Deeds and Dont’s
Inside stories behind area real estate deals
Main Street Mania
Economic health is often determined by what’s happening on both Wall Street and Main Street. When Main Street storefronts sat empty in the Hamptons these past few winters, there was concern about the strength of the retail economy. Certain stores took the opportunity to “pop up” in the Hamptons—meaning they could negotiate a summer lease for a shorter term. But luxury-goods buying is never out of style for long, and space is now trading at a premium, according to the commercial power brokers.
Hal Zwick of Devlin McNiff Halstead Property says it’s stronger than many think: “We had 16 pop-ups last year in East Hampton but only four or five this year, and those pop-ups paid 75 percent more than last year. Most of the commercial leases are multi-year, even five to ten years, and this year they were 25 percent higher than 2010.” In tiny Bridgehampton, which has limited availability, Zwick even saw a bidding war over one retail space, which ended in a 30 percent increase over the previous year. “It’s all about supply and demand. We don’t have to sell a 500-store mall here.”
Corcoran senior vice president Elaine Stimmel reports: “After a remarkable summer, things are really buzzing in East Hampton Village, which has encouraged stores to stay through the winter. Restoration Hardware, for example, is doing really well, and empty retail spaces are very hard to come by—almost nonexistent in East Hampton, which benefits from lots of foot traffic.”
With astronomical rents, only big retail chains can truly afford any seasonal ups and downs that come their way. “I can count all the Mom and Pop stores on one hand,” says Stimmel. Yet only a few retailers own their own space. Elie Tahari bought his building in 2006 for a reported $7.5 million, and the building where J. Crew leases space reportedly went for $9 million in 2008. The rare dip in East Hampton’s Main Street market was seen in the sale of 23 Main Street, which the high-end handbag and shoe company Devi Kroell bought in 2010 for $3,750,000, the last recorded trade on the town’s commercial drag in the midst of the economic downturn.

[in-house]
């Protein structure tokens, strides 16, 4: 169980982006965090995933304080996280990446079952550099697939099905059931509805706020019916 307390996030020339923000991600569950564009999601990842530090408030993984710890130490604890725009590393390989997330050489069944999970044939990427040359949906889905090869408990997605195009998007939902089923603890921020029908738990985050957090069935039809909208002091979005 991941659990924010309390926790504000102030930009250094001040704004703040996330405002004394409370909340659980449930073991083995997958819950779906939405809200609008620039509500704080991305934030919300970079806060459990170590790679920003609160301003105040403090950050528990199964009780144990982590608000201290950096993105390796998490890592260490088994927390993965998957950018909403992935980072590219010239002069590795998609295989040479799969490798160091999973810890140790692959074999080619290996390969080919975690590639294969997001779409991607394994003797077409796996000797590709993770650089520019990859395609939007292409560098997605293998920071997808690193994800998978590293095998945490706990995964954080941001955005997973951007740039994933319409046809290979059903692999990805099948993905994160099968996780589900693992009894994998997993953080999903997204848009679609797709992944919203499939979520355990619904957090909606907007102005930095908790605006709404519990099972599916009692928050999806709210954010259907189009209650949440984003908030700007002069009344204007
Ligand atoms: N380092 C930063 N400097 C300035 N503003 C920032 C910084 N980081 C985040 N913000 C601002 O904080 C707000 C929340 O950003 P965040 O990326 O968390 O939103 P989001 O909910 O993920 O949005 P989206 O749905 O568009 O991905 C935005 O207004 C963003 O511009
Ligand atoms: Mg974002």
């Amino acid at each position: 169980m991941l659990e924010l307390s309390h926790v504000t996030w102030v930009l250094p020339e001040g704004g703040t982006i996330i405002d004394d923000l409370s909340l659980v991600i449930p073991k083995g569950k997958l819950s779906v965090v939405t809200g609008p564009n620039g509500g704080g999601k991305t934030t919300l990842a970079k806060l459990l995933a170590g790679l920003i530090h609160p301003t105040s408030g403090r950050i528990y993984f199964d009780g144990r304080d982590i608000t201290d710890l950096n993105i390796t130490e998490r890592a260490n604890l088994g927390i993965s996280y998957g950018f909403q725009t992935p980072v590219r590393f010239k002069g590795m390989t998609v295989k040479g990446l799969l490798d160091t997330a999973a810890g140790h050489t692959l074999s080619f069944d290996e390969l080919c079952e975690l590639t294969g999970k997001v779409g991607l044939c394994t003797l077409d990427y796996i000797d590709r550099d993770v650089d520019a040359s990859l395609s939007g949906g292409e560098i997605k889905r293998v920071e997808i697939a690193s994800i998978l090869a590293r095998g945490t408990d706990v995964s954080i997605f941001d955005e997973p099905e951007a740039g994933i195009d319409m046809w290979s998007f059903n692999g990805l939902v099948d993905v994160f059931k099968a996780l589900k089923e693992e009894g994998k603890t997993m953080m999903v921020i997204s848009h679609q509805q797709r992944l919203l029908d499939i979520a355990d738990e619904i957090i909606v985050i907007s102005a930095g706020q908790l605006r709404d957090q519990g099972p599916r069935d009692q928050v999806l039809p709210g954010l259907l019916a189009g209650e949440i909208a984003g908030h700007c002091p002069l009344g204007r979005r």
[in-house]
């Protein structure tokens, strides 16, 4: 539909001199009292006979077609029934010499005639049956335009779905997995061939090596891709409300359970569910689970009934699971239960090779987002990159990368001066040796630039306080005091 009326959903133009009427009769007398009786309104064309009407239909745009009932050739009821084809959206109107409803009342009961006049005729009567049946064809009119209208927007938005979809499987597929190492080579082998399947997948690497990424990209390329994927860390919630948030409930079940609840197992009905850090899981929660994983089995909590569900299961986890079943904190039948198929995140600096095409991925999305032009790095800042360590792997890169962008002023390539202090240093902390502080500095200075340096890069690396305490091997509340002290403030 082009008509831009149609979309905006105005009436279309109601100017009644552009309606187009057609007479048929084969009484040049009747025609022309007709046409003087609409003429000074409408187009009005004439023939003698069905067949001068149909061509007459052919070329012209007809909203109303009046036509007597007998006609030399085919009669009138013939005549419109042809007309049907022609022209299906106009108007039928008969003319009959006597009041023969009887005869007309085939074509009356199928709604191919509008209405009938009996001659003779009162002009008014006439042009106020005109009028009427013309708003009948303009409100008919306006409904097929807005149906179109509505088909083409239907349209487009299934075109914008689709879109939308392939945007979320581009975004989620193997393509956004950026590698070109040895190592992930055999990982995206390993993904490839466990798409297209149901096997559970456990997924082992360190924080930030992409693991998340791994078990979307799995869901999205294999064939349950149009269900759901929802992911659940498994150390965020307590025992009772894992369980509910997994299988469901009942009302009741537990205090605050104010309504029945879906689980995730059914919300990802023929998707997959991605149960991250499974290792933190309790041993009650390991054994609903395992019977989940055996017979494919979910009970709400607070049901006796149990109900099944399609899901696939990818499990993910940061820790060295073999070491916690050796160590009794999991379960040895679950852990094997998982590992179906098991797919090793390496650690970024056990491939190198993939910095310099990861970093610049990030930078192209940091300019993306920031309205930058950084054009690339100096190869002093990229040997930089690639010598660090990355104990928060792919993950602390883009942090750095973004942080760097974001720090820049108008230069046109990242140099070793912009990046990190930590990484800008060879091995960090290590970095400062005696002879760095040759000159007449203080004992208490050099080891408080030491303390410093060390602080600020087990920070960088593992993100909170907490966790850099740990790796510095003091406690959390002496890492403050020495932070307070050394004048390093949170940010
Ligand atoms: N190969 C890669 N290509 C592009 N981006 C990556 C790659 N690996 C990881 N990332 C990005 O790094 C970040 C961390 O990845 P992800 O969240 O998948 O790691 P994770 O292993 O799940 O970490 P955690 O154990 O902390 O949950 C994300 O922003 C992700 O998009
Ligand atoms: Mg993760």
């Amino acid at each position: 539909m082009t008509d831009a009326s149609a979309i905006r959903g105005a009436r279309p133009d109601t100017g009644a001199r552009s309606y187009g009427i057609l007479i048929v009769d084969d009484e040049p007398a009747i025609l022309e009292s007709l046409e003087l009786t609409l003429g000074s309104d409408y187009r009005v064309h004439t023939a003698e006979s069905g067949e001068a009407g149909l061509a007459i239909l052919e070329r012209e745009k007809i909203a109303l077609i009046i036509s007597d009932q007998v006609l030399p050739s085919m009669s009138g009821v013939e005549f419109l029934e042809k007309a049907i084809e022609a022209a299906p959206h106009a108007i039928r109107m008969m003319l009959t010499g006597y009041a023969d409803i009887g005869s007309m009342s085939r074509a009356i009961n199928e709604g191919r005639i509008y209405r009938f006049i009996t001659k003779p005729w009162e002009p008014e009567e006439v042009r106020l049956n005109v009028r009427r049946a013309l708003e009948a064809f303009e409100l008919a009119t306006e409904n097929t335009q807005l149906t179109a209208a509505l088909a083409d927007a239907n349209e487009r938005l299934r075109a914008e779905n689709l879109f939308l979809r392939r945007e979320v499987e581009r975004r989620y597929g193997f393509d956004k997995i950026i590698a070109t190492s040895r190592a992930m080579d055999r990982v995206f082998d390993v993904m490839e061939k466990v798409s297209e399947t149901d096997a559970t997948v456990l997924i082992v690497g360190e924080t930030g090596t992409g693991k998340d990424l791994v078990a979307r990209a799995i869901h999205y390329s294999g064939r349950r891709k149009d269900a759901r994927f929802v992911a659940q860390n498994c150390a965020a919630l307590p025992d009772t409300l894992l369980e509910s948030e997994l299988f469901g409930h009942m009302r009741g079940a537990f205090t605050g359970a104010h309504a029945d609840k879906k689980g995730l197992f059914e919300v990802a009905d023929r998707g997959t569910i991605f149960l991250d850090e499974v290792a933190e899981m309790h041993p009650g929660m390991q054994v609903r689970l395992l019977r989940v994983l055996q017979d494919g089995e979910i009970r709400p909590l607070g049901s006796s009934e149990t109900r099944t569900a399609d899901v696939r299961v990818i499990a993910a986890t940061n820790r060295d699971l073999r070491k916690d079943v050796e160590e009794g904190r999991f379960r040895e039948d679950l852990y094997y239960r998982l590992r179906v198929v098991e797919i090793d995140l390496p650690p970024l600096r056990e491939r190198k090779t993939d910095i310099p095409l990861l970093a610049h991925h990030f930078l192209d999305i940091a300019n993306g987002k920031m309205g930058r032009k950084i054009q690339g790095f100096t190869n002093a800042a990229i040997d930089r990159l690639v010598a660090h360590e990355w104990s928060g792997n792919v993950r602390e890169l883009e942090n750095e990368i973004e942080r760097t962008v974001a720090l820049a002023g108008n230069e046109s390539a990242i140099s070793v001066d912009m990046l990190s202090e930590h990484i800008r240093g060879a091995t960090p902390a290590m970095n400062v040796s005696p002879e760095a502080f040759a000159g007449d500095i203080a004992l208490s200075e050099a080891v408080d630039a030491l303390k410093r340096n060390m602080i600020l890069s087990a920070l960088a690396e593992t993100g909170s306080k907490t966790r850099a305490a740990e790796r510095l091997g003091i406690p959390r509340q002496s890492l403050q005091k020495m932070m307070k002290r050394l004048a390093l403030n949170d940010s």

Stimmel says space in other hamlets is also scarce: “Sag Harbor Village prices are a bit more relaxed than East Hampton, but in terms of leases, there was almost nothing to be had.” Water Mill is a better bet. One prime village location in Southampton is 83 Jobs Lane, with eight stores and an apartment listed for $4.3 million with Corcoran’s Maritza Jimenez.
So what’s the hottest trend in the mania for Main Street real estate? “Spin studios,” says Lee Minetree of Saunders & Associates. “I’ve worked with everyone from Flywheel to B East to Soul Cycle, and had at least three other people looking for spin studios. You need open space and plenty of parking, which is the thing that’s really tough to get!”
SPEAKING OF MAIN STREET . . .
Long before chic boutiques and pop-ups took over our towns’ main drags, there was no such thing as South of the Highway—or even a highway, for that matter. The most prestigious address for Hamptons homeowners was Main Street. Fortunately, preservationists and
architectural review boards have assured the integrity of the historic homes that still line this all-important road, and like waterfront property, these residences have managed to hold their value through market fluctuations.
Currently for sale in East Hampton is a six-bedroom, four-and-a-half-bath, three-story Main Street home with five fireplaces. Situated on a shy acre (large by village standards), it includes mature gardens, a heated pool and three-car garage and is listed for $4.9 million. Exclusive broker Beate V. Moore, senior vice president of Sotheby’s International Realty, points out the property’s notable pedigree. “This exquisitely renovated house was built in 1800 by Daniel Osborn and was the main home of the Osborn family,” she says. “The home reflects beautiful period detail and is adjacent to the Osborn-Jackson House. The Osborn family is well known for having built a number of historic homes in the area, as well as the Wainscott schoolhouse.”
Down in Sag Harbor, 19th-century whaling captains were the hedge-fund managers of their time, using their vast wealth to build impressive houses, many of which still stand on Main Street today. On historic “Captain’s Row,” a seven-bedroom, six-bath home is listed with Whitney St. John Fairchild and Carol Kingston of Saunders & Associates for $2.495 million. On nearly half an acre, this circa-1900 village classic includes gardens and a pool. Currently divided into five separate apartments, it could be restored to the grand single-family residence it once was by a buyer with vision and a respect for past eras.
A Major Merger
One of the last remaining independent real estate agencies in the Hamptons, Devlin McNiff, recently announced that it is joining one of the leading brokerage firms in the tri-state area, Halstead Property, to create the new Devlin McNiff Halstead Property.
Stuart Epstein, who founded Devlin McNiff with his wife, Lynn, in 1971, says, “We have the best of both worlds with an independent, entrepreneurial culture and the marketing, technology, and referral networks of a powerful tri-state brand.” Although Devlin McNiff came late to the Hamptons real-estate merger movement, Epstein is more than content with the move: “If you could turn back the clock and say, Who would you want to be your dance partner?, we would have chosen Halstead immediately.” The Epsteins will manage the office with plans to add new hires to their agent pool.
Real Estate Drama
The news is not so good for Sag Harbor’s beloved Bay Street Theatre. Landlord Malloy Enterprises reportedly raised the rent from $186,000 to $200,000 per year, leaving the theater in search of a new home after its 2012 season.